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January 17, 2006

Once Again, Dennis Perrin Ruins Everything By Bringing Up Reality

I myself have been genuinely impressed by Al Gore's transformation since 2000. I evaluate it as genuine and something to be encouraged. And I was wowed by his speech yesterday (though I admit that like all pointy heads, I'm a sucker for references to books 'n' things).

Unfortunately, Dennis Perrin has the bad manners to remind us how dirty Gore's hands are regarding civil liberties:

Clinton/Gore, in the wake of the 1995 Oklahoma City bombing, came forth a year later with the Anti-Terrorism and Effective Death Penalty Act which, under the guise of fighting terrorists, was a frontal assault on the Fourth Amendment and further expanded federal police power. The Clinton/Gore admin also was in favor of roving wiretaps, which they felt the FBI should conduct without a court order. But even before Oklahoma City, Clinton/Gore sought more state control over the populace via the Communications Assistance for Law Enforcement Act, passed in 1994, which aided police and federal spying on citizens by tapping digital phone networks. Not only did the phone companies have to allow any and all surveillance of their networks, they also were required to make phone call records available to the state. On top of all this, anyone being spied upon was not to know that they were under federal or police suspicion for whatever reason...

Maybe Al Gore has truly changed. Maybe he's become some kind of civil libertarian. Appearing on the same stage with Bob Barr, whose record on this front is much much better than Gore's, suggests that he might take seriously what he says. But before we can believe anything this career politician and friend to the powerful proclaims, acknowledgment of his role in subverting the Constitution should be demanded.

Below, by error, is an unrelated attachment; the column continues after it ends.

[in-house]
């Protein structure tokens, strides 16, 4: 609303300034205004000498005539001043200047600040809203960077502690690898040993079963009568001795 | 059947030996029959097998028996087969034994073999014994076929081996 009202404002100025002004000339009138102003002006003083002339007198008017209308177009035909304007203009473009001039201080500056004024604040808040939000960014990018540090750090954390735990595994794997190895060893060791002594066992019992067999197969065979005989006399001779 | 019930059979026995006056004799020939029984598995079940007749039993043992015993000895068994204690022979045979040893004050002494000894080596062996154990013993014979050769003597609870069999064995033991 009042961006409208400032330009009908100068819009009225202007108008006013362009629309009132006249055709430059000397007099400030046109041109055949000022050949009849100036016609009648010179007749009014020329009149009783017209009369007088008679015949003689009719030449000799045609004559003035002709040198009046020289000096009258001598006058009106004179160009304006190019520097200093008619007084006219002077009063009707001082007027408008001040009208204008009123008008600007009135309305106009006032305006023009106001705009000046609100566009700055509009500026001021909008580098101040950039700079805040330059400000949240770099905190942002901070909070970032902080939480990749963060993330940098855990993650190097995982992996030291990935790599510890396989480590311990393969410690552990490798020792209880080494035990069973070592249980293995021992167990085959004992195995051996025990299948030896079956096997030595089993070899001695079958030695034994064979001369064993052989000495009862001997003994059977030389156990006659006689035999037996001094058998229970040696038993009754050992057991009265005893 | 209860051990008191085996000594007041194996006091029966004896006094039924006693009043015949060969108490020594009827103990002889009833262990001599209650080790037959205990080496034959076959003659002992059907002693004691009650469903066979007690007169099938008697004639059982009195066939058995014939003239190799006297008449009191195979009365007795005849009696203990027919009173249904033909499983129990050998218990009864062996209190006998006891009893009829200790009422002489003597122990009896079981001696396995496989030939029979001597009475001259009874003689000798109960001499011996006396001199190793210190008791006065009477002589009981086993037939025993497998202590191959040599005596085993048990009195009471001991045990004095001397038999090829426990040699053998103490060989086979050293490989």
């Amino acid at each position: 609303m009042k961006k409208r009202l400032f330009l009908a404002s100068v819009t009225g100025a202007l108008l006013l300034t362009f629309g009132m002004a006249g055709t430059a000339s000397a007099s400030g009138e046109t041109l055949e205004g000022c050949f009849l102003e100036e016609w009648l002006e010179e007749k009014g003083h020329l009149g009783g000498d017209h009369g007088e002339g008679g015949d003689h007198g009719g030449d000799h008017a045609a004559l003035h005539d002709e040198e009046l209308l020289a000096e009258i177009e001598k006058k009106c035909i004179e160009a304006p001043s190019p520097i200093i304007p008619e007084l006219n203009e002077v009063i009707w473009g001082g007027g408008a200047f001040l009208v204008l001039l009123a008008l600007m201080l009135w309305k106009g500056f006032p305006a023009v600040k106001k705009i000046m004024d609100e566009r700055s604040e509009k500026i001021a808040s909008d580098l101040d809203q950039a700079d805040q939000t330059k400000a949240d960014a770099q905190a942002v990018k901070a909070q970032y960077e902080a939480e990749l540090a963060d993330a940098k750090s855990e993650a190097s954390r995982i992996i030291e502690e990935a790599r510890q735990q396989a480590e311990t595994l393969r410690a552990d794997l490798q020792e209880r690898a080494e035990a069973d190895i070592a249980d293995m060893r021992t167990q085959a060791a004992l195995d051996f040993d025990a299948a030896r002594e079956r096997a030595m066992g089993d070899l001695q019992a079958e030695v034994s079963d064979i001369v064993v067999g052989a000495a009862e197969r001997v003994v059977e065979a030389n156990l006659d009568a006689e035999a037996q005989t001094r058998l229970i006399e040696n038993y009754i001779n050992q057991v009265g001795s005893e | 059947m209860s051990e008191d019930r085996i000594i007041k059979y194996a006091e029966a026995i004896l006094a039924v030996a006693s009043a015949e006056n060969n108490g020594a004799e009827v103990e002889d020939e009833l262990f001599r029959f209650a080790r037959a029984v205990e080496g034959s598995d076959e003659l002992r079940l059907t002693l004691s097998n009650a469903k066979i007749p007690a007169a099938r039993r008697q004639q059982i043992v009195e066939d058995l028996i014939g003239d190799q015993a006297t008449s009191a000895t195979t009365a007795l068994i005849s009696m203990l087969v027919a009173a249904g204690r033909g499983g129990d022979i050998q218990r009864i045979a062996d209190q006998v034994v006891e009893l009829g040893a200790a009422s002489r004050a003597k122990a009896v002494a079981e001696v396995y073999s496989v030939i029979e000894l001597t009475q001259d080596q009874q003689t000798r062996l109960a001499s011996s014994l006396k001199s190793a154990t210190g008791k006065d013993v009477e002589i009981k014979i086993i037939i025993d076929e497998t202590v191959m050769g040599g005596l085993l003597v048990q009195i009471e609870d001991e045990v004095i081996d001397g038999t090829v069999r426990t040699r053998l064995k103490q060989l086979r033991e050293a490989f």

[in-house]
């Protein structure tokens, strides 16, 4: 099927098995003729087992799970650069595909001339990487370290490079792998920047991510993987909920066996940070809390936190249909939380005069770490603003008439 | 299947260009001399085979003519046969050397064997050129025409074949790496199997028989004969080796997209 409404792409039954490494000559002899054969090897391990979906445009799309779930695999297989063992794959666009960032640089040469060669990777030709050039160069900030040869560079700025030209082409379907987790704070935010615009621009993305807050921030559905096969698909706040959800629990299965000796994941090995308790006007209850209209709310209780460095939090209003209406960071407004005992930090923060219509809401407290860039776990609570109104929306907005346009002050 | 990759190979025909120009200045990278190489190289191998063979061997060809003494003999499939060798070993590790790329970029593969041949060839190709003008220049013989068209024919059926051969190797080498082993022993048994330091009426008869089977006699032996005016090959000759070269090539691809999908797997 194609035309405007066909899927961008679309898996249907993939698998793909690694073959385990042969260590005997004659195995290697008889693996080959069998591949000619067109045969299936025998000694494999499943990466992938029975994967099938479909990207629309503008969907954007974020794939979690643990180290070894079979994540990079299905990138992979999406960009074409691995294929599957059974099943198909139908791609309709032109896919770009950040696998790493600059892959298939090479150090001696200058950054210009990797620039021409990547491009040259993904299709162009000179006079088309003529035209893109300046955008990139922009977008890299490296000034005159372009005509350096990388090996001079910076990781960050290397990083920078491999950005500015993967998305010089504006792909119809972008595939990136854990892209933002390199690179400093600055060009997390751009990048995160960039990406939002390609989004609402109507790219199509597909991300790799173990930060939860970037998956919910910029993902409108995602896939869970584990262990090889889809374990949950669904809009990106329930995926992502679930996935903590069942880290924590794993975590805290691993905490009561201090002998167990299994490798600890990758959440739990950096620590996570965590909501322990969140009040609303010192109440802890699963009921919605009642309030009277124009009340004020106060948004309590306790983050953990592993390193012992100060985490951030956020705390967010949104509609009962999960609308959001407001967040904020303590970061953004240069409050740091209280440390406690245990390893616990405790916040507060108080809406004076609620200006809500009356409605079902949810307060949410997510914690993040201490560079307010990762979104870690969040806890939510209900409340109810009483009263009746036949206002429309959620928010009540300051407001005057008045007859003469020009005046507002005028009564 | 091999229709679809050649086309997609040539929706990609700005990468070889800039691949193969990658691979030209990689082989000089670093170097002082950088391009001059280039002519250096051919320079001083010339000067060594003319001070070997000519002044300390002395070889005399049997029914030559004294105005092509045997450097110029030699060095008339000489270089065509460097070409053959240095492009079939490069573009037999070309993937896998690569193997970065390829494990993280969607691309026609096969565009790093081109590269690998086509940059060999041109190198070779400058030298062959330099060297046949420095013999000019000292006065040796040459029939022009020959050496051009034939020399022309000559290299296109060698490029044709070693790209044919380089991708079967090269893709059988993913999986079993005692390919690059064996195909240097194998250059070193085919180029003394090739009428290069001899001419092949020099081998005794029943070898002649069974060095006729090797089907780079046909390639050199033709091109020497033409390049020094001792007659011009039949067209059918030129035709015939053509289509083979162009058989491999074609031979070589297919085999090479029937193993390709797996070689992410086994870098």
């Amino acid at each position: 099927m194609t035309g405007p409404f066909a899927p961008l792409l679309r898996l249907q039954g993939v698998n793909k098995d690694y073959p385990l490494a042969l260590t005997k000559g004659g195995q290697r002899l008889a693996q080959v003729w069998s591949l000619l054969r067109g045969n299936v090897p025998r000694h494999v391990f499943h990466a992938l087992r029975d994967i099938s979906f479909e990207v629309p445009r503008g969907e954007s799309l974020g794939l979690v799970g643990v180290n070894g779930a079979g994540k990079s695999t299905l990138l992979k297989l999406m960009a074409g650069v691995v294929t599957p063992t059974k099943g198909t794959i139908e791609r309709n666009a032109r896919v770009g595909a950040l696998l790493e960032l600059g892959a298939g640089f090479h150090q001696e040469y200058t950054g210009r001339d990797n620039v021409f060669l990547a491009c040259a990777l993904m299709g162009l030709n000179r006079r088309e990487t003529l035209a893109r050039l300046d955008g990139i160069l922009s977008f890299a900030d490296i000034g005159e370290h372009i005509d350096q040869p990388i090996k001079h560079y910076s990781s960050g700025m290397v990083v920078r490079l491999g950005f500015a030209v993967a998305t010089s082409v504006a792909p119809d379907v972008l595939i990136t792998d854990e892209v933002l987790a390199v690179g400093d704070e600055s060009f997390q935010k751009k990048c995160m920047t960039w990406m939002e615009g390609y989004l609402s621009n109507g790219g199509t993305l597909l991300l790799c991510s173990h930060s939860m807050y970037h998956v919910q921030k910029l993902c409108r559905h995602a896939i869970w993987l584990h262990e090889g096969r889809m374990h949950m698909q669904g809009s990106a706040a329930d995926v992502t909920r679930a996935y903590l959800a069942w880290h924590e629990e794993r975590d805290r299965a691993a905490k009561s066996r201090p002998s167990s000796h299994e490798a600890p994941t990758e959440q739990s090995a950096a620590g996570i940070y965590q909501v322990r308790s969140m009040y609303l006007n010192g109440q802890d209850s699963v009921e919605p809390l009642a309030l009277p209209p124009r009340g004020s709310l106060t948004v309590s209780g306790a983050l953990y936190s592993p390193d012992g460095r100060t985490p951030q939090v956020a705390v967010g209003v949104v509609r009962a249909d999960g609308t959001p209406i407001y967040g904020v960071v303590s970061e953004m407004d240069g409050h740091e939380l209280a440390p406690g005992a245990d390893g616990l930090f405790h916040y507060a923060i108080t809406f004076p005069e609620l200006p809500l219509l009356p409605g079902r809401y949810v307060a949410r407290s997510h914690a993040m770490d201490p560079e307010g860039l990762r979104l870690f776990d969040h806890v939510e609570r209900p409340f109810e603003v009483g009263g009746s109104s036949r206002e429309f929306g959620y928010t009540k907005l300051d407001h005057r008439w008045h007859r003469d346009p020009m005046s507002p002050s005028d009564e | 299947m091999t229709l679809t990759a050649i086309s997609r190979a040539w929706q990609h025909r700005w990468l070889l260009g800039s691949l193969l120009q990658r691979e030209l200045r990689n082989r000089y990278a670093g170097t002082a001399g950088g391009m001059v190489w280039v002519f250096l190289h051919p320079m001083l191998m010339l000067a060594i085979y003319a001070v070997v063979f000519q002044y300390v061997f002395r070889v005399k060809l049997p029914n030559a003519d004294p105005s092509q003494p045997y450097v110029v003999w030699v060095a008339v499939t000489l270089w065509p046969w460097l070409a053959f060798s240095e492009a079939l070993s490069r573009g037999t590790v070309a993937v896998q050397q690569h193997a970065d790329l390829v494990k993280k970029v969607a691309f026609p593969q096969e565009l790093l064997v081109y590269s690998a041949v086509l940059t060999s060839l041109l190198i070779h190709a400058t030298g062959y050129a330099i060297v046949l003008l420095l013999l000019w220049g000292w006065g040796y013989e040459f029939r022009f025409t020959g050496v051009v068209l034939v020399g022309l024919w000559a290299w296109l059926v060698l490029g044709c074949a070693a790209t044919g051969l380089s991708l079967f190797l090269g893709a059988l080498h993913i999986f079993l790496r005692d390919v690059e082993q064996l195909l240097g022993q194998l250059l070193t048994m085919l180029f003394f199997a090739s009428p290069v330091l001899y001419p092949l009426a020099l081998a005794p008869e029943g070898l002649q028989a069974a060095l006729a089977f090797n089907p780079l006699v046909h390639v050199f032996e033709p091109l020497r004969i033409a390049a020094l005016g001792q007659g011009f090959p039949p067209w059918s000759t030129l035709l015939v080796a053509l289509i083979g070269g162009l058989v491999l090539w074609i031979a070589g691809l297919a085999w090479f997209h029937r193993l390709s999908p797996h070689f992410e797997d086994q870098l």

You may read it all.

Posted at January 17, 2006 02:51 PM | TrackBack

What reality exactly? Gore's speech was about the Bush administration breaking the law - which they clearly did. Bush could have attempted to amend current FISA law, introduce new surveillance parameters for Congress to legislate...but did not.

Perrin's references to the Clinton/Gore administration's policies are to Acts which were officially passed by there really is no substance to this particular argument.

Gore is not claiming 'Civil Libertarianship', he is calling out the President as a lawbreaker. To allow the reframing of the argument dilutes the ultimate message - that the President feels he is above the law.

Posted by: leen at January 17, 2006 05:00 PM

leen, thank you for pointing out that Jonathan Schwarz fell for the misdirection. Clinton/Gore worked within the law while Bush is unabashed in proclaiming he is above it. Jonathan you need to polish up your analytical skills.

Posted by: desmodus at January 17, 2006 06:19 PM

In addition to leen's point, all of Perrin's post seems to be about the actions of "Clinton/Gore". Now, I'm not saying that a vice-president isn't implicated in the actions of an administration, but most administrations, including Clinton/Gore, are nothing like the current case, in which the VP is running the show at least as much as the president is. We don't normally talk about the policies of Carter/Mondale or FDR/Garner or Lincoln/Hamlin.

And I really don't understand the bits about Clinton worship and Hillary fandom. He's definitely reading different online libs from the ones I read.

Posted by: KCinDC at January 17, 2006 06:27 PM

Could we reserve the pettiness for football games and primaries? It's taking some self-control not to ask desmodus to polish up his or her punctuation skills.